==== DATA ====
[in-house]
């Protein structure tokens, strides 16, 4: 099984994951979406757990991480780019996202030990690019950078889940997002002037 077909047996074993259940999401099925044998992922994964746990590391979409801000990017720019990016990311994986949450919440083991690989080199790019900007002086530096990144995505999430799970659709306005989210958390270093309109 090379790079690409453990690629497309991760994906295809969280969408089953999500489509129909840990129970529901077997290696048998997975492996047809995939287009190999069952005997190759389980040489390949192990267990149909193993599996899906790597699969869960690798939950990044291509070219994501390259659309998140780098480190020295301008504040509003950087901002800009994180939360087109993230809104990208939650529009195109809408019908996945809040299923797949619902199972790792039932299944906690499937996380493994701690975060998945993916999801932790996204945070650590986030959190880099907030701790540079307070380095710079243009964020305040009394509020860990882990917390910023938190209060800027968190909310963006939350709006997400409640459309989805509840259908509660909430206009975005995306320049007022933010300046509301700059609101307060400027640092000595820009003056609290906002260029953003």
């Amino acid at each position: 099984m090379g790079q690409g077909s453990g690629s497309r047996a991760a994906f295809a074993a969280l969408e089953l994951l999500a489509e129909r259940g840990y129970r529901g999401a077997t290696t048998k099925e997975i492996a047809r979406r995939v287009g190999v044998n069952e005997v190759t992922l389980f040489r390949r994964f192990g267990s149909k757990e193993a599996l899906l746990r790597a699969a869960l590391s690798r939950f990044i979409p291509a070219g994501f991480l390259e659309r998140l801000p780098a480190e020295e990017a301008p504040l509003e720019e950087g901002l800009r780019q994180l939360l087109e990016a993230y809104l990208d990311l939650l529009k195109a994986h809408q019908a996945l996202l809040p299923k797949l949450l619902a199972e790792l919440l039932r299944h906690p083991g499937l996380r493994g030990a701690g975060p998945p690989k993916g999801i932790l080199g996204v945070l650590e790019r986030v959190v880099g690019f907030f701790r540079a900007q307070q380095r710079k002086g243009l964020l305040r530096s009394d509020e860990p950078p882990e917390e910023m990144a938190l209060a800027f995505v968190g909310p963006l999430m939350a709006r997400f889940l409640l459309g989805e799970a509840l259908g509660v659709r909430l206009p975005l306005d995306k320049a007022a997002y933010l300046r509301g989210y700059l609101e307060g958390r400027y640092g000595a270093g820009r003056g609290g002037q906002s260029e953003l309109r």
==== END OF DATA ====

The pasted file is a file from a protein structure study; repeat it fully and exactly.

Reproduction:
[in-house]
């Protein structure tokens, strides 16, 4: 099984994951979406757990991480780019996202030990690019950078889940997002002037 077909047996074993259940999401099925044998992922994964746990590391979409801000990017720019990016990311994986949450919440083991690989080199790019900007002086530096990144995505999430799970659709306005989210958390270093309109 090379790079690409453990690629497309991760994906295809969280969408089953999500489509129909840990129970529901077997290696048998997975492996047809995939287009190999069952005997190759389980040489390949192990267990149909193993599996899906790597699969869960690798939950990044291509070219994501390259659309998140780098480190020295301008504040509003950087901002800009994180939360087109993230809104990208939650529009195109809408019908996945809040299923797949619902199972790792039932299944906690499937996380493994701690975060998945993916999801932790996204945070650590986030959190880099907030701790540079307070380095710079243009964020305040009394509020860990882990917390910023938190209060800027968190909310963006939350709006997400409640459309989805509840259908509660909430206009975005995306320049007022933010300046509301700059609101307060400027640092000595820009003056609290906002260029953003």
């Amino acid at each position: 099984m090379g790079q690409g077909s453990g690629s497309r047996a991760a994906f295809a074993a969280l969408e089953l994951l999500a489509e129909r259940g840990y129970r529901g999401a077997t290696t048998k099925e997975i492996a047809r979406r995939v287009g190999v044998n069952e005997v190759t992922l389980f040489r390949r994964f192990g267990s149909k757990e193993a599996l899906l746990r790597a699969a869960l590391s690798r939950f990044i979409p291509a070219g994501f991480l390259e659309r998140l801000p780098a480190e020295e990017a301008p504040l509003e720019e950087g901002l800009r780019q994180l939360l087109e990016a993230y809104l990208d990311l939650l529009k195109a994986h809408q019908a996945l996202l809040p299923k797949l949450l619902a199972e790792l919440l039932r299944h906690p083991g499937l996380r493994g030990a701690g975060p998945p690989k993916g999801i932790l080199g996204v945070l650590e790019r986030v959190v880099g690019f907030f701790r540079a900007q307070q380095r710079k002086g243009l964020l305040r530096s009394d509020e860990p950078p882990e917390e910023m990144a938190l209060a800027f995505v968190g909310p963006l999430m939350a709006r997400f889940l409640l459309g989805e799970a509840l259908g509660v659709r909430l206009p975005l306005d995306k320049a007022a997002y933010l300046r509301g989210y700059l609101e307060g958390r400027y640092g000595a270093g820009r003056g609290g002037q906002s260029e953003l309109r």